Tuesday, June 28, 2005

Good news for Cambridge United, who look to have staved off the threat of liquidation after talks with Customs & Excise have led to a breakthrough, of sorts. C&E have apparently agreed that they will not oppose a CVA, meaning that the other Us should be able to write off 90 per cent of their unsecured debt (assuming all the other creditors also agree). Cambridge still have to find the dosh to pay the remaining 10 per cent, and to fund their close-season, and to find some players for next season in the Conference, but at least there is light at the end of the tunnel.

Good news, too, kinda, for Wrexham. The BBC reports that the administrators are taking legal action to reclaim the club's ground from Alex Hamilton, who apparently did some dodgy stuff when transferring the Racecourse from the football club to one of his property development companies. Originally Hamilton had given the club until the end of July to vacate the ground, but he backed down after the administrators challenged the legality of this.

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Tuesday, June 21, 2005

Supporters Trusts have been in the news recently: mainly good, some bad.

Starting with the bad, up in Carlisle relations have turned sour between club owner Fred Story and United Trust leaders Kate Rowley and Alan Steel. It stems from an agreement between the Trust and Carlisle's previous owner John Courtenay, who promised the Trust the right to buy a 40% share in the club for £800,000. Thanks to a £600,000 loan from Gretna chairman, Carlisle fan, and Trust-friendly Brooks Mileson, that money has now been raised, but Story has refused to rule out the option of another share issue, which will of course dilute the Trust's shareholding. Apparently Story has offered to guarantee that the Trust will always have a minimum stake of 25.1%, but the Trust has rejected the offer. A somewhat one-sided press statement has been published on the Carlisle official web site, but the alternative view is also available, on the United Trust's web site.

Now for the good news. Two clubs, Rushden and Stockport County, have become (or are about to become) Trust owned. As of 1 July the not-so-niftily named Stockport County Supporters Trust will be taking over the running of the Edgeley Park outfit, after the head of current owners Cheshire Sport, Brian Kennedy, agreed to transfer his shareholding to the Trust, along with a rent-free 25 year lease to the ground.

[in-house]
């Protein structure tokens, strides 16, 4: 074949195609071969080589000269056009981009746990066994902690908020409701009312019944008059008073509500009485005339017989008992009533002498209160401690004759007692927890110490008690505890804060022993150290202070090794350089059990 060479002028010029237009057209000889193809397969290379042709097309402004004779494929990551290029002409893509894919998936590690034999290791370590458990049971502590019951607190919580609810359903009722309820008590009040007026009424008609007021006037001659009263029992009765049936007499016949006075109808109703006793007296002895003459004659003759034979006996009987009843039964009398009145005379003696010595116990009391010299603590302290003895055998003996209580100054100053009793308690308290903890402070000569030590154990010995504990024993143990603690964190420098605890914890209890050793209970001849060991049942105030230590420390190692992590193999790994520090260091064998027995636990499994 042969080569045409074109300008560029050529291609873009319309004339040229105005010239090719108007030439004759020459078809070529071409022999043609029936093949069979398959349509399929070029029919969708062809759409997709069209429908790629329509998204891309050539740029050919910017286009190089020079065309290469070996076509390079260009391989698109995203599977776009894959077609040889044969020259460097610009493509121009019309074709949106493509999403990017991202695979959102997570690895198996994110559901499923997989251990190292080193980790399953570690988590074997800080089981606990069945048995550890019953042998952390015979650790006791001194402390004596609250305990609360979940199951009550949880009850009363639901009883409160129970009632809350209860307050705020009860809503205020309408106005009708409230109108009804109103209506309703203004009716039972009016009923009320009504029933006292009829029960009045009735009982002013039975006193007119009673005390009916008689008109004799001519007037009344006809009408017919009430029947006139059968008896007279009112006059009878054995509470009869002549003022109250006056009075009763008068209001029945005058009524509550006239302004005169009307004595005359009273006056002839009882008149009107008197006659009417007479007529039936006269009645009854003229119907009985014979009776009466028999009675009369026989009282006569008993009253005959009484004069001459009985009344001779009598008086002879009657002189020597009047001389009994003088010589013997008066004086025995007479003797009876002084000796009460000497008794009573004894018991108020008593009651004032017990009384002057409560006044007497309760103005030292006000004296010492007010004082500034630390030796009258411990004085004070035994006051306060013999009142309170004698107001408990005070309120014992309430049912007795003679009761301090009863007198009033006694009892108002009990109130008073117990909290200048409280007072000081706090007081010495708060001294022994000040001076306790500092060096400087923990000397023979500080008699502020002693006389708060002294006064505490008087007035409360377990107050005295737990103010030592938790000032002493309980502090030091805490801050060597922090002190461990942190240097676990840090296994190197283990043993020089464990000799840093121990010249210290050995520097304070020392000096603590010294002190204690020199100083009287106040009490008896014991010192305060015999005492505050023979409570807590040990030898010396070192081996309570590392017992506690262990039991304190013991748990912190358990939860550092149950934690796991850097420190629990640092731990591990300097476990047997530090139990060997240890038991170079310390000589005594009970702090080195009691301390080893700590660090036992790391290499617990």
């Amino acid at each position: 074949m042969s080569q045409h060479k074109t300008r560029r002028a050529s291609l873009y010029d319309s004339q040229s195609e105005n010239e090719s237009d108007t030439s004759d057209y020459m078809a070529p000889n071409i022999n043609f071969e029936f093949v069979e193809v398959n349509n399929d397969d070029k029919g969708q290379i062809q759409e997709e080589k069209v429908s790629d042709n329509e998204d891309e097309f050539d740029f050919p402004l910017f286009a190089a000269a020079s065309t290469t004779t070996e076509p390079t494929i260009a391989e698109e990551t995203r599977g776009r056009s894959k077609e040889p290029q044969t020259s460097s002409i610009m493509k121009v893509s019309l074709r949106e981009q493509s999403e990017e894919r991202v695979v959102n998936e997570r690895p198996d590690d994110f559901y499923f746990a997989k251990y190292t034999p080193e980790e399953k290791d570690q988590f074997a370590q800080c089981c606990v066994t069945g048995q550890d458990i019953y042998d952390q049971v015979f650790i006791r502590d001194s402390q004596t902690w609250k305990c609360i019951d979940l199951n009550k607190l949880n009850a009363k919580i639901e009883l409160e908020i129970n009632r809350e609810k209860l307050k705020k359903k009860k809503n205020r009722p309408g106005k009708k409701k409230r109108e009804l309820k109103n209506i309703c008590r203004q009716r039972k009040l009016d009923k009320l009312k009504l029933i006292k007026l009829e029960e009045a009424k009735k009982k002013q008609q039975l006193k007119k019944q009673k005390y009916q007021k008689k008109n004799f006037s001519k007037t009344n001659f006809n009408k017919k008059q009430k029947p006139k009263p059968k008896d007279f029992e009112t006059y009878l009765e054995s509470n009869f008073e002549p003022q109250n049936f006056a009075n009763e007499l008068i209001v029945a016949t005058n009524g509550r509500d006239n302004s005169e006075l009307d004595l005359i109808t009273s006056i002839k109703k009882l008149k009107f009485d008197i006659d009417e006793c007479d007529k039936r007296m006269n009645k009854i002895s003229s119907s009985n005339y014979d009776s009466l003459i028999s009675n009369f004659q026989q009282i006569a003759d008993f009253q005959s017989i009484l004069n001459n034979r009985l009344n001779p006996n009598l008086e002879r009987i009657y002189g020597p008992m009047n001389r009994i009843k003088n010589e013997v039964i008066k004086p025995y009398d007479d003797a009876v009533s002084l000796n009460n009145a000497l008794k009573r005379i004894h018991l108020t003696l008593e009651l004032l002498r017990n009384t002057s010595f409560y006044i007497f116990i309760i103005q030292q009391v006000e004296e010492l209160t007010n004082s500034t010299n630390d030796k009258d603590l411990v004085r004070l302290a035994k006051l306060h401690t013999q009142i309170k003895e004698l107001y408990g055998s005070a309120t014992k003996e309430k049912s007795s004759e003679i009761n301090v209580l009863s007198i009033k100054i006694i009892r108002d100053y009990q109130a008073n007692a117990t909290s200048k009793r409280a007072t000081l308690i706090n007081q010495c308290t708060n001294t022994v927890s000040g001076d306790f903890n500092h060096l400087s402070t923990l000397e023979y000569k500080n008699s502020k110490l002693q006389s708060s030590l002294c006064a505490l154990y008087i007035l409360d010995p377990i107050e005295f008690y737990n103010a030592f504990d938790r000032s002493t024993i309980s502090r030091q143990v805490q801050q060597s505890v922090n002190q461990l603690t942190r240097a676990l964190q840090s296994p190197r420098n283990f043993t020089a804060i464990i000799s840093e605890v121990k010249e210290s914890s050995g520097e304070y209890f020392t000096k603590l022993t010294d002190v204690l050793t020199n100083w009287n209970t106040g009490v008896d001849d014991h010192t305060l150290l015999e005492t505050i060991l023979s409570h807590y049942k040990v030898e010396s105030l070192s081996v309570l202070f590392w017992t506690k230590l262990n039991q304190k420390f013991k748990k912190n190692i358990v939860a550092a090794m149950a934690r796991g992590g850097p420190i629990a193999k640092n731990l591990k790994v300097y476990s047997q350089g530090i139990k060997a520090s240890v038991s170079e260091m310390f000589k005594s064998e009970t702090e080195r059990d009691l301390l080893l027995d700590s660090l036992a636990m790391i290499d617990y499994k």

Meanwhile, back to Irthlingborough, where former Rushden & Diamonds owner, and the manufacturer of Doctor Marten's boots, Max Griggs, has already given the Diamonds over to the also-not-so-niftily named Rushden & Diamonds Supporters Trust. The Trust has inherited a debt-free club with £20m in assets and more than 20 acres of land. The Griggs family, former owners of the club, have also agreed to fund Rushden up to £750,000 over the next two seasons. Both Stockport and Rushden seem to have benefited from incredibly magnanimous gestures from previous owners, although a cynic might wonder what the catches are. It seems to us that there are none, and that supporters of both clubs are in an extremely enviable situation, with the opportunity to put into practice what most supporters can only dream about. It's a shame that such magnanimity has somehow got lost between Greater Manchester and Cumbria.

The final Trust-related item shows that it's not just a one-way street, as Notts County have been given the lifeline of a £50,000 loan by the Notts County Supporters Trust, which actually owns the club. The interest-free loan is to help the club survive the close season, during which no income is received, but the club still has bills to pay.

As well as the Trust angle, all these stories have another common thread - they all relate to teams playing in the fourth division. Let's hope that one day OxVox will be playing a pivotal role in the Oxford United decision-making structure!

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Friday, June 17, 2005

Apologies for the lack of updates to this blog recently. We had farmed out this facility to a third party, but unfortunately they've not been forthcoming with the goods for some time. If anyone wants to take on the slightly time-consuming, but not particularly onerous, task of posting items onto this blog, please drop us a line at weblog@rageonline.co.uk.

Meanwhile, there are a couple of news items that caught our eye today. In our division, newcomers Barnet might not be playing at Underhill next season, according to the BBC, who report that their ground has 1,000 seats too few to fulfil the requirements of the Football League. Those ever-helpful souls at Barnet Council are apparently refusing to allow the runaway Conference champions to upgrade, so Bees' chairman Tony Kleanthous is looking to ground share. We could be conceding goals to Simon King and co. at Watford or somewhere next season.

Meanwhile, another Bees are also looking for assistance. Brentford FC's supporters trust have launched a Back The Bees campaign, with the express aim of raising £1 million to by the club from odious chairman Ron Noades (or, more specifically, Altonwood Holdings) by September. Back the Bees is the web site launched by Bees United, which explains that the Trust's option to buy the ground expires in September, after which Griffin Park could be sold to anyone whom Noades chooses. The £1,000,000 would be used by the Trust to refinance the club's debt, enabling the supporters to buy Noades out. As with almost all Trust activities, this is one to support unconditionally if our ideal of a league of clubs owned and run by football supporters is ever to become a reality.

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